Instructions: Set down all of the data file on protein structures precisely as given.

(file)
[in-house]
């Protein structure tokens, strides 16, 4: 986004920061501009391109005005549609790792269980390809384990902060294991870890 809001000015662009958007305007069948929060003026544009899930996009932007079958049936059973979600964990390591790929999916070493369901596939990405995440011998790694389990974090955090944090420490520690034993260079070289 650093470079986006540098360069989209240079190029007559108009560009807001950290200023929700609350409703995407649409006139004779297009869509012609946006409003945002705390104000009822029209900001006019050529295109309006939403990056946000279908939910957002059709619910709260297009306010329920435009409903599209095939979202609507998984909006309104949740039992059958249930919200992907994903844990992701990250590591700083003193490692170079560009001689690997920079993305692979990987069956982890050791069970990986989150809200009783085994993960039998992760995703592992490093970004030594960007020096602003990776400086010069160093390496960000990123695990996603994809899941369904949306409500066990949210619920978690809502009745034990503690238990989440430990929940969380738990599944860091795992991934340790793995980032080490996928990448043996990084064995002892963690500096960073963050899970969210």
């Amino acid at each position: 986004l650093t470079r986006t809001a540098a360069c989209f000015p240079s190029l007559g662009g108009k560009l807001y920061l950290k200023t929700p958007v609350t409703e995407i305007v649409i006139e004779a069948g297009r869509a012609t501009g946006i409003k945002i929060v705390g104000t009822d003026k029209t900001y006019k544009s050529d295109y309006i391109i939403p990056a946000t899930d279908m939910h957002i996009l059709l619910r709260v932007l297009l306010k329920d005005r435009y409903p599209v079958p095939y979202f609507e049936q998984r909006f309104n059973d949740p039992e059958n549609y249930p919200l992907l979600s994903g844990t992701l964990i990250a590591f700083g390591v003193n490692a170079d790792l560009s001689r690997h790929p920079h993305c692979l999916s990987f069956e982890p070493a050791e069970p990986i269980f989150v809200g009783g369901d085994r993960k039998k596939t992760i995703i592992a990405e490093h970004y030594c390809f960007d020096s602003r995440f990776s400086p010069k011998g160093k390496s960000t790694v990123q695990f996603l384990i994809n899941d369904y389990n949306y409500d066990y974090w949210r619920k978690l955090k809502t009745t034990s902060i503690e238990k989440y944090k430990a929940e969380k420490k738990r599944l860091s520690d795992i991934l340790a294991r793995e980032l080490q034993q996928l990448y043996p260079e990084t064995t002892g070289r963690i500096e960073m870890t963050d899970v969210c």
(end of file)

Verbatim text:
[in-house]
């Protein structure tokens, strides 16, 4: 986004920061501009391109005005549609790792269980390809384990902060294991870890 809001000015662009958007305007069948929060003026544009899930996009932007079958049936059973979600964990390591790929999916070493369901596939990405995440011998790694389990974090955090944090420490520690034993260079070289 650093470079986006540098360069989209240079190029007559108009560009807001950290200023929700609350409703995407649409006139004779297009869509012609946006409003945002705390104000009822029209900001006019050529295109309006939403990056946000279908939910957002059709619910709260297009306010329920435009409903599209095939979202609507998984909006309104949740039992059958249930919200992907994903844990992701990250590591700083003193490692170079560009001689690997920079993305692979990987069956982890050791069970990986989150809200009783085994993960039998992760995703592992490093970004030594960007020096602003990776400086010069160093390496960000990123695990996603994809899941369904949306409500066990949210619920978690809502009745034990503690238990989440430990929940969380738990599944860091795992991934340790793995980032080490996928990448043996990084064995002892963690500096960073963050899970969210």
């Amino acid at each position: 986004l650093t470079r986006t809001a540098a360069c989209f000015p240079s190029l007559g662009g108009k560009l807001y920061l950290k200023t929700p958007v609350t409703e995407i305007v649409i006139e004779a069948g297009r869509a012609t501009g946006i409003k945002i929060v705390g104000t009822d003026k029209t900001y006019k544009s050529d295109y309006i391109i939403p990056a946000t899930d279908m939910h957002i996009l059709l619910r709260v932007l297009l306010k329920d005005r435009y409903p599209v079958p095939y979202f609507e049936q998984r909006f309104n059973d949740p039992e059958n549609y249930p919200l992907l979600s994903g844990t992701l964990i990250a590591f700083g390591v003193n490692a170079d790792l560009s001689r690997h790929p920079h993305c692979l999916s990987f069956e982890p070493a050791e069970p990986i269980f989150v809200g009783g369901d085994r993960k039998k596939t992760i995703i592992a990405e490093h970004y030594c390809f960007d020096s602003r995440f990776s400086p010069k011998g160093k390496s960000t790694v990123q695990f996603l384990i994809n899941d369904y389990n949306y409500d066990y974090w949210r619920k978690l955090k809502t009745t034990s902060i503690e238990k989440y944090k430990a929940e969380k420490k738990r599944l860091s520690d795992i991934l340790a294991r793995e980032l080490q034993q996928l990448y043996p260079e990084t064995t002892g070289r963690i500096e960073m870890t963050d899970v969210c």